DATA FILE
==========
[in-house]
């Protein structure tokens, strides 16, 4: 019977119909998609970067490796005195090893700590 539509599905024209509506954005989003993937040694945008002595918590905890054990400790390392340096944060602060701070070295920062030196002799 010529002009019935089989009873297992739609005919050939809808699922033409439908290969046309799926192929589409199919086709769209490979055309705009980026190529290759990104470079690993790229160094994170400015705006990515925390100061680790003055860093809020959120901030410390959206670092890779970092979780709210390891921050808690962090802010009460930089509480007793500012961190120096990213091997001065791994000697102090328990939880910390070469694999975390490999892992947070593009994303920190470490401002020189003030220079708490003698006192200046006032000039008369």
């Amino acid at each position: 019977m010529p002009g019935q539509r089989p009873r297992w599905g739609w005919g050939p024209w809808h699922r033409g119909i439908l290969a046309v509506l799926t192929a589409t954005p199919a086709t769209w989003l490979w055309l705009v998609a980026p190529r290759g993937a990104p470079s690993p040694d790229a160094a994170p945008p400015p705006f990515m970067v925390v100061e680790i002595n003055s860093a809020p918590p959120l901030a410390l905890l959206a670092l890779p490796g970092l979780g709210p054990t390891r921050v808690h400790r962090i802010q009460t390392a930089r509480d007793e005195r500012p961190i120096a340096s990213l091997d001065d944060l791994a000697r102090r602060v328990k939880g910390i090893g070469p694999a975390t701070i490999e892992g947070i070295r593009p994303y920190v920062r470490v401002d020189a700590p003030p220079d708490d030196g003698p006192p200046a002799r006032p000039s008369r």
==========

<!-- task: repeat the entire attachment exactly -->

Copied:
[in-house]
């Protein structure tokens, strides 16, 4: 019977119909998609970067490796005195090893700590 539509599905024209509506954005989003993937040694945008002595918590905890054990400790390392340096944060602060701070070295920062030196002799 010529002009019935089989009873297992739609005919050939809808699922033409439908290969046309799926192929589409199919086709769209490979055309705009980026190529290759990104470079690993790229160094994170400015705006990515925390100061680790003055860093809020959120901030410390959206670092890779970092979780709210390891921050808690962090802010009460930089509480007793500012961190120096990213091997001065791994000697102090328990939880910390070469694999975390490999892992947070593009994303920190470490401002020189003030220079708490003698006192200046006032000039008369």
């Amino acid at each position: 019977m010529p002009g019935q539509r089989p009873r297992w599905g739609w005919g050939p024209w809808h699922r033409g119909i439908l290969a046309v509506l799926t192929a589409t954005p199919a086709t769209w989003l490979w055309l705009v998609a980026p190529r290759g993937a990104p470079s690993p040694d790229a160094a994170p945008p400015p705006f990515m970067v925390v100061e680790i002595n003055s860093a809020p918590p959120l901030a410390l905890l959206a670092l890779p490796g970092l979780g709210p054990t390891r921050v808690h400790r962090i802010q009460t390392a930089r509480d007793e005195r500012p961190i120096a340096s990213l091997d001065d944060l791994a000697r102090r602060v328990k939880g910390i090893g070469p694999a975390t701070i490999e892992g947070i070295r593009p994303y920190v920062r470490v401002d020189a700590p003030p220079d708490d030196g003698p006192p200046a002799r006032p000039s008369r």